Shakespeare Theatre Company is in its 28th year of presenting the annual Free for All program, offering free productions every summer. This year features Romeo & Juliet, the STC’s most often-produced play, as directed by STC Associate Artistic Director Alan Paul. STC’s Free for All emphasizes accessible, relatable Shakespeare, and in that goal, this production excels. For those who have never seen Romeo & Juliet, and indeed, there were some in my audience, this production is absolutely the place to start. With its modern setting, emphasis on the very young ages of the protagonists, and disconnected family dynamics, STC serves up an enjoyable and digestible R&J. In the same breath, there is nothing new, revolutionary, or remarkable about this production, but that doesn’t seem to have been the goal in the first place.
Romeo & Juliet, according to the STC, “presents a world about to combust, saturated with powerful love and powerful hate. Caught tragically between two feuding families, alike in dignity and in enmity, Shakespeare’s immortal young lovers try to fashion a new world amid the violence of the old, but cataclysmic choices and tragic twists propel them toward a final confrontation with hate.”
The set, a bright red lounge, while visually interesting, dwarfed the few actors who were on stage at any one time and often felt disjointed from the actual play and its setting. The lounge served all as Capulet-owned club, public street, church, tomb, and with some pains to stage a bed, Juliet’s bedroom, the result of which felt like the play was staged on a set shared with another production.
The acting was, as you should expect from STC, stellar. Juliet, as played by Danaya Esperanza, outshone the other actors by significant bounds, which occasionally left her relationship with Romeo (Sam Lilja) lopsided. Esperanza found moments to emphasize Juliet’s genuine childishness, often lost in the character’s language and choices. Her talent, coupled with staging choices such as keeping her on Romeo’s level and not on a balcony during the iconic (not-so-)balcony scene, brought more agency on Juliet’s part to the table in a play fraught with gender imbalances. As a whole, the production was keen to do so, giving additional lines and moments when possible to Lady Capulet (Judith Lightfoot Clarke) and Lady Montague (Shanara Gabrielle).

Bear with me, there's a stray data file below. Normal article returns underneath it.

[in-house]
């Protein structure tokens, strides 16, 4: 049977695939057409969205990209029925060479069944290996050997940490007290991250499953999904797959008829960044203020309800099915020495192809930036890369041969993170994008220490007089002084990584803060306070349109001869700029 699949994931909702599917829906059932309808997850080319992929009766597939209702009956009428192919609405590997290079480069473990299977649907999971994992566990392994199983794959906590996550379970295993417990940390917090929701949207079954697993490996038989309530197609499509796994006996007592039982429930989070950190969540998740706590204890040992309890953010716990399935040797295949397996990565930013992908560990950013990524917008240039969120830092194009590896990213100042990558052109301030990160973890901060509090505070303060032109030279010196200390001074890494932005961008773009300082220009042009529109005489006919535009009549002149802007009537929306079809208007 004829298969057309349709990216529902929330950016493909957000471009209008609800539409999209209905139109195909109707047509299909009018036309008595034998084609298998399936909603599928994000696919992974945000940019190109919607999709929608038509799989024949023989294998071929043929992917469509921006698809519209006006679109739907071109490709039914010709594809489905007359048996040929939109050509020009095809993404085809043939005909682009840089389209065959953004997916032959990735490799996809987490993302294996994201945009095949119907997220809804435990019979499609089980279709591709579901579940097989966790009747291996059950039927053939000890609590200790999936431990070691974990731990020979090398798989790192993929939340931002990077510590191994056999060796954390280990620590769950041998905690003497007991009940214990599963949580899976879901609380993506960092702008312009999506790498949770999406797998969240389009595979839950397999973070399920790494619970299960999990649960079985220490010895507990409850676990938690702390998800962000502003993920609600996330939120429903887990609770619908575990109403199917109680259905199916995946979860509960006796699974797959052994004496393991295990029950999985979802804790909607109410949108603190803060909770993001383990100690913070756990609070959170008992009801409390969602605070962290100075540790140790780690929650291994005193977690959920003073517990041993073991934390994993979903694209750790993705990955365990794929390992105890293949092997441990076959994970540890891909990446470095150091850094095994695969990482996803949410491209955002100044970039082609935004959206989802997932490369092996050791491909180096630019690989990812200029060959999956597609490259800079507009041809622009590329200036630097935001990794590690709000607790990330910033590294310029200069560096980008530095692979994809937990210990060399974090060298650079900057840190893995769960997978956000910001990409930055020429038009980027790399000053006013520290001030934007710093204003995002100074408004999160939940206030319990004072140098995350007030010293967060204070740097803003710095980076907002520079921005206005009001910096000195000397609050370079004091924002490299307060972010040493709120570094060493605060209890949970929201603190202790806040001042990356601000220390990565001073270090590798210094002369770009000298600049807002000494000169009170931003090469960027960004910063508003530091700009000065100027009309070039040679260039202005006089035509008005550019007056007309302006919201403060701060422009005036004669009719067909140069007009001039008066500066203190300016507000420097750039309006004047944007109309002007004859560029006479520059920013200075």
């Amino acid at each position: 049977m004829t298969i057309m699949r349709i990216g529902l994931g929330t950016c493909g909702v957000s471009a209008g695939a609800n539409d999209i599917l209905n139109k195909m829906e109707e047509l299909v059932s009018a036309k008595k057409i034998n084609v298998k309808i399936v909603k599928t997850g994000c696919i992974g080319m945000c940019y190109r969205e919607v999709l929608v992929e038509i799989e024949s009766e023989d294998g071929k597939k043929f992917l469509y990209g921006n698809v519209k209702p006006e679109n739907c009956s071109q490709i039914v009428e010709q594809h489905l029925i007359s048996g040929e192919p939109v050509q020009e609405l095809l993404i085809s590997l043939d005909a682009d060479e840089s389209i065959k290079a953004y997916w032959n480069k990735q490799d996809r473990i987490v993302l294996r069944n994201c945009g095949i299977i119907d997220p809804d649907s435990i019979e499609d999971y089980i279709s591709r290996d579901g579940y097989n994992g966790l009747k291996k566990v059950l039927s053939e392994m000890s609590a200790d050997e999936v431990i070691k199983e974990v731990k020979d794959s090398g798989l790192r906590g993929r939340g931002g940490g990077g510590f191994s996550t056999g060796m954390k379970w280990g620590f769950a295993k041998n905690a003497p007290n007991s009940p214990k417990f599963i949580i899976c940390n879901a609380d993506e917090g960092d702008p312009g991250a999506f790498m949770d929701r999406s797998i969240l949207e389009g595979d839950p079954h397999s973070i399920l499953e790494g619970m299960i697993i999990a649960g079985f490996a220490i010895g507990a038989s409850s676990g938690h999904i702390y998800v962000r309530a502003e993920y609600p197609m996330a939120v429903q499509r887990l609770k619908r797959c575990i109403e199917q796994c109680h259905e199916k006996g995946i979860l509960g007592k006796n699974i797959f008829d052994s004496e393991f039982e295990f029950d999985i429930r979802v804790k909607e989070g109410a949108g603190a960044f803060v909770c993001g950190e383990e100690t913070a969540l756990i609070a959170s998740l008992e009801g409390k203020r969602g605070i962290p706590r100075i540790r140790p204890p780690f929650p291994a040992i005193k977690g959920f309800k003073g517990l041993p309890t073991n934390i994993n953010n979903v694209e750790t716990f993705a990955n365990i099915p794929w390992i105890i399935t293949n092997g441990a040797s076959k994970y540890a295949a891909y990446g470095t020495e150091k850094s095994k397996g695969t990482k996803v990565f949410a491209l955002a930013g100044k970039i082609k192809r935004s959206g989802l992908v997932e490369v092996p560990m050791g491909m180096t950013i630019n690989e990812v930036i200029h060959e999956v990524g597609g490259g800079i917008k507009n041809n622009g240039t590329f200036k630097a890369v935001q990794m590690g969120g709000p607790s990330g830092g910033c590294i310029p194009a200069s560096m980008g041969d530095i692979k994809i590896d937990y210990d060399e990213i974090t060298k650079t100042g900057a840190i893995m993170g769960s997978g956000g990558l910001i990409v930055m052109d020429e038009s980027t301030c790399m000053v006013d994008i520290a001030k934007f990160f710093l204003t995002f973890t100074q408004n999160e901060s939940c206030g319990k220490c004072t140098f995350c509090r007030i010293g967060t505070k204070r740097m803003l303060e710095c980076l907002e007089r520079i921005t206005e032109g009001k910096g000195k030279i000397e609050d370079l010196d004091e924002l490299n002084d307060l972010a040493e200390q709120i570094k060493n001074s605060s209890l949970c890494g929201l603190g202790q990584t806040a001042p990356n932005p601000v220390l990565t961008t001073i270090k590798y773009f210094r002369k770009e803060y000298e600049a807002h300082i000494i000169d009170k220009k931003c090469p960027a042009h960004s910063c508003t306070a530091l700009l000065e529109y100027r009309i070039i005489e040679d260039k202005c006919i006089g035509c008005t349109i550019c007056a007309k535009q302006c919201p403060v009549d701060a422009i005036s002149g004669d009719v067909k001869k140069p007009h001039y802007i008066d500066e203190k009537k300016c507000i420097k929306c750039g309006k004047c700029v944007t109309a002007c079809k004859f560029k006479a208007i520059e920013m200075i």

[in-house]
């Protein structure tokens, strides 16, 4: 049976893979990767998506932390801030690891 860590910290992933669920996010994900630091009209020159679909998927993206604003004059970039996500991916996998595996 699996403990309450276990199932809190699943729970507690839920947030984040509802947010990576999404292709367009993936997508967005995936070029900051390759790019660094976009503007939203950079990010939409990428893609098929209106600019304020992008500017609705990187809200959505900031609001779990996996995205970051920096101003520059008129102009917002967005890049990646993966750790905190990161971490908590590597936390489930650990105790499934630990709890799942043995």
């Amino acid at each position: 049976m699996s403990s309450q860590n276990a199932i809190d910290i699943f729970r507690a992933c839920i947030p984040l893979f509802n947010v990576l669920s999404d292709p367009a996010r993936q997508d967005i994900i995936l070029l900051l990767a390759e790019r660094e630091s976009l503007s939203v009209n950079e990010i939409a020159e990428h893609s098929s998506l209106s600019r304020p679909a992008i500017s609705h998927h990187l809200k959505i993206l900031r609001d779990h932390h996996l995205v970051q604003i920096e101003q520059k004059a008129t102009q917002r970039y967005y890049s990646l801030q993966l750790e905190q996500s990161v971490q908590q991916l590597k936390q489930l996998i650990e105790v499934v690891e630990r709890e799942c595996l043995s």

Other high points were Benvolio’s (Sebastian Chacon) opening scene with Romeo, and Chacon was hard-pressed not to steal any of his scenes in an easily overlooked role. Likewise, Ron Menzel as Friar Laurence brought new insight to the character, and masterfully played the balance between his genuine concern for these children and how ill-equipped he is to deal with the magnitude of the situation.
Conversely, while adeptly-performed by Jeffrey Carlson, the interpretation of Mercutio was both flat and predictable, played sedately at unexpected moments, and uniformly foppish the rest of the time. Likewise, the interpretation of the Nurse (E. Faye Butler) relied far too heavily on race-based stereotypes in an attempt to distinguish her from the other women and garner quick laughs.
At least a third of my audience was seeing their very first Shakespeare play, and I can think of few better productions with which to begin. STC’s Free for All Romeo & Juliet is entertaining, moving, and accessible, and for those with the time or luck to score a free ticket or two, it is well worth the effort.
Running Time: 2 hours and 40 minutes with one intermission
Romeo & Juliet plays through September 2, 2018 at Shakespeare Theatre Company’s Sidney Harman Hall— 610 F. Street NW in Washington, DC. To learn more about STC’s Free-for-All ticketing options, click here.